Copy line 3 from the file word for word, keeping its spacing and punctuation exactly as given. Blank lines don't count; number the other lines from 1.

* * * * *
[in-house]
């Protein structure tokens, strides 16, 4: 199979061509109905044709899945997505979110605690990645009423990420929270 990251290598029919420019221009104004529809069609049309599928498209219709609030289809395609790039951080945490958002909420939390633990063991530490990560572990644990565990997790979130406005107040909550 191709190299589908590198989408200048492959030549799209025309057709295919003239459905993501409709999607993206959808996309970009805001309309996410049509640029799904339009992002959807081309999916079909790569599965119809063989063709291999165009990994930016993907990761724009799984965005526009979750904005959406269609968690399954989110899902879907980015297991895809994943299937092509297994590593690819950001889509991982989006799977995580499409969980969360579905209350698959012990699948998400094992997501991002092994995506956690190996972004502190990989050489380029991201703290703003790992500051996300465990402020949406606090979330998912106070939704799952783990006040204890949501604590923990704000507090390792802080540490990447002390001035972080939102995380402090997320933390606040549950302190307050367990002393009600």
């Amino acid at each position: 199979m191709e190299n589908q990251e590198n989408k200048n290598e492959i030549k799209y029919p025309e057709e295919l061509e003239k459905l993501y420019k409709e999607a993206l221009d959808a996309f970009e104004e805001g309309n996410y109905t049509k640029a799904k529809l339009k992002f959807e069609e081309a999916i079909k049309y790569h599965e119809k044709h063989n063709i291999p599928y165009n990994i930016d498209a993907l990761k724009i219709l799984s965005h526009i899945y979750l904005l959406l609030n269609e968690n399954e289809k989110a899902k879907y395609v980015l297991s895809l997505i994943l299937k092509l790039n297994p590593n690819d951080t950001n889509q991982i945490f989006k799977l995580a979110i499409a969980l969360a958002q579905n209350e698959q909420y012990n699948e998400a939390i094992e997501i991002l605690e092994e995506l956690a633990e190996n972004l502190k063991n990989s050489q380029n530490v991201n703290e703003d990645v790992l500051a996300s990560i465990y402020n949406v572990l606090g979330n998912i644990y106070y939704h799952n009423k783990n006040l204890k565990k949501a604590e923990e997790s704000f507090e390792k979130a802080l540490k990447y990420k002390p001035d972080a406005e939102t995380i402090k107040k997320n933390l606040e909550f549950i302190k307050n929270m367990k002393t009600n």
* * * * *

């Amino acid at each position: 199979m191709e190299n589908q990251e590198n989408k200048n290598e492959i030549k799209y029919p025309e057709e295919l061509e003239k459905l993501y420019k409709e999607a993206l221009d959808a996309f970009e104004e805001g309309n996410y109905t049509k640029a799904k529809l339009k992002f959807e069609e081309a999916i079909k049309y790569h599965e119809k044709h063989n063709i291999p599928y165009n990994i930016d498209a993907l990761k724009i219709l799984s965005h526009i899945y979750l904005l959406l609030n269609e968690n399954e289809k989110a899902k879907y395609v980015l297991s895809l997505i994943l299937k092509l790039n297994p590593n690819d951080t950001n889509q991982i945490f989006k799977l995580a979110i499409a969980l969360a958002q579905n209350e698959q909420y012990n699948e998400a939390i094992e997501i991002l605690e092994e995506l956690a633990e190996n972004l502190k063991n990989s050489q380029n530490v991201n703290e703003d990645v790992l500051a996300s990560i465990y402020n949406v572990l606090g979330n998912i644990y106070y939704h799952n009423k783990n006040l204890k565990k949501a604590e923990e997790s704000f507090e390792k979130a802080l540490k990447y990420k002390p001035d972080a406005e939102t995380i402090k107040k997320n933390l606040e909550f549950i302190k307050n929270m367990k002393t009600n």